He was silent, but she was nearly sure he hadn't escaped down into the sewer without her hearing something. Those ladder rungs made a loud echo when one climbed down them, and she knew from experience. A smile broke out on her face.
"Well, whoever you are, you're not going to scare me." Yes, that's it! Don't run away, strange, dumpster-denting sewer-child! Talk to me! Please? "What's your name?"
"...Sandro," he supplied.
"'Sandro?'" Her nose wrinkled. "Like the painter? Sandro Botticelli?"
He reacted with startled incredulity: "It's a perfectly common name! You just know a bunch of painters' names off the top of your head for some reason?"
"Ha! Look here mister: I just killed three people to save your sorry ass, and you want to critique my Jeopardy skills at this juncture?!"
She heard a scrape, followed by the tinny, wobbling echoes of the manhole cover as it slipped back into place. No! But it was too late, and he'd used the cover of her sass to escape. No no no. Oh... Poop. She swore under her breath, looked away, and raised a hand to rub at the back of her neck and hood. Nobody likes me. That's fair, I guess. Randomly murdering people in alleyways: Not a great way to make friends. Frowny-face emoticon.
But, a few second later, her conclusion was proven wrong, because he suddenly stepped out into the street lighting, and she looked to him excitedly. He was tall. She wasn't quite five feet tall, and he was probably just shy of six and towered over her. He wore a heavy gray trench coat with a high collar and a hood, and his face was too shadowed to make out anything. He even kept his hands in his pockets. She could tell his shoulders were broad at least, and his limbs didn't look ungainly, and she could see the edges of some kind of curved weapon strapped against his back.
"Happy?" he asked, and for all that he was the size of an adult, his voice still sounded burred like a boy's did midway through puberty.
She furrowed brows at him, confused. "How... old are you?"
He scuffed a foot for a moment before answering. "Thirteen."
Her eyes widened. "You can't be thirteen!" she squawked, loudly. "You're enormous!"
His body language seemed to fold backwards a bit in surprise, but then he said in a recalcitrant tone, "You haven't seen my father."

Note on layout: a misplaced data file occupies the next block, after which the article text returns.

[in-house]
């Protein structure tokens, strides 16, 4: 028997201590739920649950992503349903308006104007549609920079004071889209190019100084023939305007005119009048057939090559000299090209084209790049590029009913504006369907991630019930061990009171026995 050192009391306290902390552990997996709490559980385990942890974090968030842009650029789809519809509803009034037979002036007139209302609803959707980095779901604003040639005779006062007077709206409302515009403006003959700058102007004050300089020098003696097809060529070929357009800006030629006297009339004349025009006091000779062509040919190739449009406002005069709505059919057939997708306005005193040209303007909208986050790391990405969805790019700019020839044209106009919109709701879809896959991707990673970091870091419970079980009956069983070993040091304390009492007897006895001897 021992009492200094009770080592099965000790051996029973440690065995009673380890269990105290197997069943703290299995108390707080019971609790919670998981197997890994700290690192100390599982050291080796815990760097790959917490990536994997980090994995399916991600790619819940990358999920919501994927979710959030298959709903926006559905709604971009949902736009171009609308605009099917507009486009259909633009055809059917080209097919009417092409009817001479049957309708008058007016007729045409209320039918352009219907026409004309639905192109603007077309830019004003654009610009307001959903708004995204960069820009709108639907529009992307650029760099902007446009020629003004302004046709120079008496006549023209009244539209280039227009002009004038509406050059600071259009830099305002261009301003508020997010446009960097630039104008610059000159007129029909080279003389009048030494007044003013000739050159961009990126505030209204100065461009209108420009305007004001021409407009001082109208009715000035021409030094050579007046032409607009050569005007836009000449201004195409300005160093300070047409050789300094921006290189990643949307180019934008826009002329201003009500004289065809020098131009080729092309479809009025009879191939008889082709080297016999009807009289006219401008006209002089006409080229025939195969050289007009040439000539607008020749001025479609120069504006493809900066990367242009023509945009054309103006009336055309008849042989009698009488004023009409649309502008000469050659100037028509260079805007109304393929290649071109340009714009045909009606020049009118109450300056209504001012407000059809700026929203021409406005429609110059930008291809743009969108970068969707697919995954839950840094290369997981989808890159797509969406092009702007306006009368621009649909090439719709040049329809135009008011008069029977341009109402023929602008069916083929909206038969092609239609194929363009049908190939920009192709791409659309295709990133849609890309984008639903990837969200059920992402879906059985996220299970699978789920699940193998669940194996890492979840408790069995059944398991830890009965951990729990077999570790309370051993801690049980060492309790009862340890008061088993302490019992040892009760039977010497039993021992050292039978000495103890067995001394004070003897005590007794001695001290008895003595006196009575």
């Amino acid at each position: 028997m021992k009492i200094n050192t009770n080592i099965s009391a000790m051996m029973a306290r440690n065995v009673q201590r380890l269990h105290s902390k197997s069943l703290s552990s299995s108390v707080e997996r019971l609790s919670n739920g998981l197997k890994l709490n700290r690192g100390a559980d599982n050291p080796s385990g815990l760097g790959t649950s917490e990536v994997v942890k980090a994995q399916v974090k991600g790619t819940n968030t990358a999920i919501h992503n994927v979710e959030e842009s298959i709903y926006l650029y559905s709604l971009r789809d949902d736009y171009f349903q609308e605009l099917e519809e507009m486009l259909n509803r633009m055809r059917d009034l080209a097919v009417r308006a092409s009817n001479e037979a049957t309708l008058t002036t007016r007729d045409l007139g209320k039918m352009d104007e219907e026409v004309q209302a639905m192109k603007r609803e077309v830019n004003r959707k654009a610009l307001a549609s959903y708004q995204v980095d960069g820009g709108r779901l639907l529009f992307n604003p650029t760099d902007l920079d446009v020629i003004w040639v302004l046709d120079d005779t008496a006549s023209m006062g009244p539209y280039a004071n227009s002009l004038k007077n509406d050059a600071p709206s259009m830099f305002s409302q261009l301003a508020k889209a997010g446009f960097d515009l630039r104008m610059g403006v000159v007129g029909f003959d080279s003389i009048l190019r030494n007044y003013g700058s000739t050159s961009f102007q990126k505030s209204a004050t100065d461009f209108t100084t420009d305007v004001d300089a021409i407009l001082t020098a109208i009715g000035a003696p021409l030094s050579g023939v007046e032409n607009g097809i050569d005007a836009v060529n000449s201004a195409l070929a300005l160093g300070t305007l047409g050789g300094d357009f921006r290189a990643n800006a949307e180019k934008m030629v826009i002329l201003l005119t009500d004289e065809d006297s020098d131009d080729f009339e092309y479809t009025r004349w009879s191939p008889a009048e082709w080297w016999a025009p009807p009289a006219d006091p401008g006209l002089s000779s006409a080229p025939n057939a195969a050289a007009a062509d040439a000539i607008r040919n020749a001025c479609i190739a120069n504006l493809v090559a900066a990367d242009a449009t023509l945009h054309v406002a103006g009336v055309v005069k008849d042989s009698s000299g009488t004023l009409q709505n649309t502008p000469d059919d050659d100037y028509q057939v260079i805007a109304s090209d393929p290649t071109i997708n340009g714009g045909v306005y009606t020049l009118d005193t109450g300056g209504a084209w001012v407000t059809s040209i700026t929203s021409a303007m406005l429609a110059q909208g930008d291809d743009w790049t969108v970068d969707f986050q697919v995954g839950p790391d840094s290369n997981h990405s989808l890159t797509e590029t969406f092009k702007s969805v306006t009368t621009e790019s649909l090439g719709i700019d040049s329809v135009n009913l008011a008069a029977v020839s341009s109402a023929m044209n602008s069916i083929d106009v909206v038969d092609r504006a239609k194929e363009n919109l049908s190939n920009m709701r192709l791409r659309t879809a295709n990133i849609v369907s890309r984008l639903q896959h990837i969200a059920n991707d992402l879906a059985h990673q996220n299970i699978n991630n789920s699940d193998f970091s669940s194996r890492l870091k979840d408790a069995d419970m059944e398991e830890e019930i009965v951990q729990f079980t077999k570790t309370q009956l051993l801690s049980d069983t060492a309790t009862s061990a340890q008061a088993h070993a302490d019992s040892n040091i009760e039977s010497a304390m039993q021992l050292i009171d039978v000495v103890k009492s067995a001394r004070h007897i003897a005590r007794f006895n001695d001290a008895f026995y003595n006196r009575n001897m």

She gaped at him a moment. But he was being earnest, wasn't she? She straightened up and beamed at him. "I'm thirteen," she laughed. "Wow. The height difference is sort of hilarious. I mean. Um." She rubbed at the back of her hood again. "Do you want to get a coke and some food, maybe, and you can tell me what I stepped in?"
"I can't go into a restaurant..." Sandro muttered, though he glanced around at the bodies she/they had left in the alleyway and seemed to agree it was a bit of a mess and deserved an explanation.
She shrugged and looked at the ground. "There's a twenty-four hour pizza stand down the street. They have a bunch outdoor seating, but it's not tremendously well-lit cause no one goes there after dark." She peeked up at him hopefully. "Would that work? I'll pay..."
Hmm, looks like she's run into trouble ;) But you! You've reached the end of 'Buttercup' XD. That's right! THE END! The story is over!
"Wait!" you say, "It can't be done!" And you are right. But for the next chapter, you've got to go to the sequel! Click on my profile name and look for 'Clown Girl and Ninja Turtle.' And no, I totally didn't spoiler anything with that title; There are only so many possible identities for the mutant trench-coated ninja named after a Renaissance Painter!
We're also jumping categories, from Nolan's Batman to the Ninja Turtles. I have a funny feeling we'll be back one day (psst, I know we will) but for now... TO THE SEQUEL!